Voyage from Hawaiki


This is a level 3 geometry activity from the Figure It Out theme series.

Achievement Objectives
GM3-5: Use a co-ordinate system or the language of direction and distance to specify locations and describe paths.
Student Activity


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Specific Learning Outcomes

follow compass directions

interpret a scale map

Required Resource Materials

A classmate

Copymaster of the map

A ruler, a protractor

FIO, Level 3, Theme: Time Travel, Voyage from Hawaiki, pages 6-7


These pages are based on fact although this event is fictional.
The students are required to follow a set of directions to record a journey on a scale map. They will need to accurately measure distances with a ruler. To find the direction to travel in, the students will need to use a protractor.
Discuss the concept of scale with the students. Point out the difference between a scale diagram and a sketch and emphasise the importance of accurate measurements when using a scale diagram or map. In this activity, the students will need to use the key piece of information that 1 day’s travel equals 1 centimetre.
If necessary, show the students how to use a protractor to measure angles. Some of them may need to practise this skill before applying it practically in this task. The grid enables the students to orient their protractor correctly. Ensure, though, that they measure distances with a ruler rather than just counting grid squares. Counting grid squares will only give an accurate measurement when travelling in the directions Tautoru setting and Tautoru rising. Moving diagonally one square along the grid does not correspond with 1 centimetre.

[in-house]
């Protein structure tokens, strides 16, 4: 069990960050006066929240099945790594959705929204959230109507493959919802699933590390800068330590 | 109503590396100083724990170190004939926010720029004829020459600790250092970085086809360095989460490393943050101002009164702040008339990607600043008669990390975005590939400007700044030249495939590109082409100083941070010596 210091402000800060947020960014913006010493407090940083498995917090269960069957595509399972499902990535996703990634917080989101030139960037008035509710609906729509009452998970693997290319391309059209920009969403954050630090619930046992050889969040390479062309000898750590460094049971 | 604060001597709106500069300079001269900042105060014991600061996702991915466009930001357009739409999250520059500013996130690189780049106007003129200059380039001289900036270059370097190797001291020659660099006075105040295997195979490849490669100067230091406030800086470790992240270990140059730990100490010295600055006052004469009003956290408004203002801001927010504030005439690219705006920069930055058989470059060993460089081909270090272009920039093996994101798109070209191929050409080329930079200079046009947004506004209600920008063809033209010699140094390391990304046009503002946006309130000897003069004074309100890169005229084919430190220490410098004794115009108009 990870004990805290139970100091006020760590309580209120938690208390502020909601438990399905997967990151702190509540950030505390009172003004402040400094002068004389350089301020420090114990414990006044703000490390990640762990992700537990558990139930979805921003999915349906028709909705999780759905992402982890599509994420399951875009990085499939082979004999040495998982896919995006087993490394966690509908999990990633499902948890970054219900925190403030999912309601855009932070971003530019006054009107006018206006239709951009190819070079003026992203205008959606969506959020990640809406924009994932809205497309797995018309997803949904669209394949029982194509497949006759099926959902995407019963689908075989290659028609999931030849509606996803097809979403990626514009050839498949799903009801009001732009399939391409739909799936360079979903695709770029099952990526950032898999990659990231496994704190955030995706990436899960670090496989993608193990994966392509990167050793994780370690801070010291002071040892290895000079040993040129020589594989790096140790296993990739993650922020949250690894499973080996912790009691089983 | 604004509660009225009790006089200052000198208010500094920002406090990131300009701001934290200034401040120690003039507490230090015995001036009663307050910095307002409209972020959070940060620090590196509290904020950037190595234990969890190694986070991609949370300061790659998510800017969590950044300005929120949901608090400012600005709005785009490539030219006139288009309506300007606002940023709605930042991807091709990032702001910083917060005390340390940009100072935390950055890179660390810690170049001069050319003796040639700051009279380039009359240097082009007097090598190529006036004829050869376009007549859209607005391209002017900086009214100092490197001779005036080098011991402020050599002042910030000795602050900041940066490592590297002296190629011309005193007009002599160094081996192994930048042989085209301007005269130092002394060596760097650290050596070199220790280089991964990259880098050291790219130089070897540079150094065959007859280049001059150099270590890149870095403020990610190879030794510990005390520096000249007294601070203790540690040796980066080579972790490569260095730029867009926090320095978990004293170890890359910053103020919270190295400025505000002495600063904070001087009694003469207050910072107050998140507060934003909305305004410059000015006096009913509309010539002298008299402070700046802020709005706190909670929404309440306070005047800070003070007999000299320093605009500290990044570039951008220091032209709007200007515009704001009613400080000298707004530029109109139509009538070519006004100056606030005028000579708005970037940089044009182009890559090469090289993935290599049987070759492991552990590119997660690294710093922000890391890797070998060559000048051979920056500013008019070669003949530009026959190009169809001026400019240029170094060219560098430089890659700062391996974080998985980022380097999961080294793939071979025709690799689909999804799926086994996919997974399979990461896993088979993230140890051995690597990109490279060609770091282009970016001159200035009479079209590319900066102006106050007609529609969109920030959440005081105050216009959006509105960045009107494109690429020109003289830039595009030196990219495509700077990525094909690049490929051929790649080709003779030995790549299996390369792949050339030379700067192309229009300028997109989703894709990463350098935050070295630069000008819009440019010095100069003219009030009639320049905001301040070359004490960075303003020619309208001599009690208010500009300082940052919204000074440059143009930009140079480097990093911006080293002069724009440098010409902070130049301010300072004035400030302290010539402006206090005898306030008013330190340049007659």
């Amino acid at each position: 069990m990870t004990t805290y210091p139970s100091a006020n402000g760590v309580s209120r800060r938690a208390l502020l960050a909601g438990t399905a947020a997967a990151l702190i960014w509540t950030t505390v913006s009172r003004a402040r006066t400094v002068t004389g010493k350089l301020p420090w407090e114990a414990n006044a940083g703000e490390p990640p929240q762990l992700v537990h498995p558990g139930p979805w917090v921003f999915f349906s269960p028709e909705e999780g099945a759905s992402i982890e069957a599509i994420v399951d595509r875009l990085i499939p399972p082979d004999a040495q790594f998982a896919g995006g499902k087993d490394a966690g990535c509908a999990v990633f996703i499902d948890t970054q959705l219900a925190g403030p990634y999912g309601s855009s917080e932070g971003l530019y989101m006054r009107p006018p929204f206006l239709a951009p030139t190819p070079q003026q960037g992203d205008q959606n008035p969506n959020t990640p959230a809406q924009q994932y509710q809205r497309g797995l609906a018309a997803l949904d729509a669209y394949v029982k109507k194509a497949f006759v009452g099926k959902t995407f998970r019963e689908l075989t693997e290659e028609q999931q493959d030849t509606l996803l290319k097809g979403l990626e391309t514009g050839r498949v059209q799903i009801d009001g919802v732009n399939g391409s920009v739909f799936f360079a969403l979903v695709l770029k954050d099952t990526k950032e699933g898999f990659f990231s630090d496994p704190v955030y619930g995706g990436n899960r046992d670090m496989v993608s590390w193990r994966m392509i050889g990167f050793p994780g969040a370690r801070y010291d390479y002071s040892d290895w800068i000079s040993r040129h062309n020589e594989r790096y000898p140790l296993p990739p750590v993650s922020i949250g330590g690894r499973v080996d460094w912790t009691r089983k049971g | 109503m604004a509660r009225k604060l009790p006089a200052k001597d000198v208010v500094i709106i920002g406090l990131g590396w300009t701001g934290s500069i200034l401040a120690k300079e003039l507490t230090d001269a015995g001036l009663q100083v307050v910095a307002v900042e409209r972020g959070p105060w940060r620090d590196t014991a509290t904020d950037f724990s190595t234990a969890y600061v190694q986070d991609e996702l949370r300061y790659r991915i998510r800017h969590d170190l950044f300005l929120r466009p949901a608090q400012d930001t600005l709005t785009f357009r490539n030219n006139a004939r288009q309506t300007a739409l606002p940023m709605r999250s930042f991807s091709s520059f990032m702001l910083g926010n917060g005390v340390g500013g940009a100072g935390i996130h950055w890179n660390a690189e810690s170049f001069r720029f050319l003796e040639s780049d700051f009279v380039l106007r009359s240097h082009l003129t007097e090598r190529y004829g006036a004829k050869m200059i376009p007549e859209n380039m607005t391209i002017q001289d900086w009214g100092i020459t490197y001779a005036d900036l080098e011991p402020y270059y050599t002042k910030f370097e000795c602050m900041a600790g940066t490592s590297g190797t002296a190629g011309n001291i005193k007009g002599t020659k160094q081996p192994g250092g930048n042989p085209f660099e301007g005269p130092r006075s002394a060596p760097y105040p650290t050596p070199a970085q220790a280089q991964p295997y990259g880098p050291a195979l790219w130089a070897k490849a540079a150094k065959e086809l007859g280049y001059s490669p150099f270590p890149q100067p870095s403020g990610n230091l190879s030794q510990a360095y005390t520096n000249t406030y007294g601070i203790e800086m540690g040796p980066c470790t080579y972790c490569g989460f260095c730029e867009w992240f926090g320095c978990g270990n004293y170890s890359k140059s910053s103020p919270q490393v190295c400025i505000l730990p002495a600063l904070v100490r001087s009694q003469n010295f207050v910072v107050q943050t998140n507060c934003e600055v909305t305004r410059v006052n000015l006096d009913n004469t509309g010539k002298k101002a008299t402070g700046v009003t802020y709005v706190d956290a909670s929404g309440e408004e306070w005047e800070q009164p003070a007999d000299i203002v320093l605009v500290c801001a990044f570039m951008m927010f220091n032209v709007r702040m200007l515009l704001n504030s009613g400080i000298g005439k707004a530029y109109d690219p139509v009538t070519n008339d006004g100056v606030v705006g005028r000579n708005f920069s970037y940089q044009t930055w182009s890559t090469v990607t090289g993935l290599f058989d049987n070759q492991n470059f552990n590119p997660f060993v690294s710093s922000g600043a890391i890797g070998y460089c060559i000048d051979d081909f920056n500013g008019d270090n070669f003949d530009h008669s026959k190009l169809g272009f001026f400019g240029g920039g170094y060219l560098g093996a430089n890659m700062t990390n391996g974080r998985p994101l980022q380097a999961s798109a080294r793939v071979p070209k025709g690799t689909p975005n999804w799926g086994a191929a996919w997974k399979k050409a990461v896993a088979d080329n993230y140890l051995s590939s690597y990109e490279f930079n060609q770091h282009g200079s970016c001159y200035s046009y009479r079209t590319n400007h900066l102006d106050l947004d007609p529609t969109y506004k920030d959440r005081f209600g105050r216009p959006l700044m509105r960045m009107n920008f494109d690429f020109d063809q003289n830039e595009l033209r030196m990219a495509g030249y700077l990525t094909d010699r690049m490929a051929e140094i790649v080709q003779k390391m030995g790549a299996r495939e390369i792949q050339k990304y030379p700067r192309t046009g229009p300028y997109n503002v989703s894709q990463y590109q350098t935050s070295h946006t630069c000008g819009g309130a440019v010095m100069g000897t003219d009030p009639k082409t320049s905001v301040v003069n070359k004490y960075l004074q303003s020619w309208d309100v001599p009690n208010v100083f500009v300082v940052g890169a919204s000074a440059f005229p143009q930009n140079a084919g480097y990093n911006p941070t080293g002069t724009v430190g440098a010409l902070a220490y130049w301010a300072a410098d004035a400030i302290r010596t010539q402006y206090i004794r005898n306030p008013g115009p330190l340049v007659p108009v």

Make sure that you don’t change the size of the map when photocopying it for the students because the answers supplied rely on the scale matching to the map at this size.
As an extension, the students could draw a scale diagram of the classroom or playground. They could also use a real map of the Pacific to make up and plot journeys between the Pacific Islands.
They could also investigate how ocean-going vessels find their way now. Do they still use the stars or are there other navigation methods, for example, a Global Positioning System (GPS)?
As a link to the Culture and Heritage strand, level 3, and the Time, Continuity, and Change strand, level 3, of Social Studies in the New Zealand Curriculum, the students could find out more about voyaging waka. The Discovery of Aotearoa by Jeff Evans (Auckland: Reed, 1998) provides a lot of information about voyaging waka.

Answers to Activities

Activity One


2. Right
3. 25 days
Activity Two
a.–b. Answers will vary. Teacher to check

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Level Three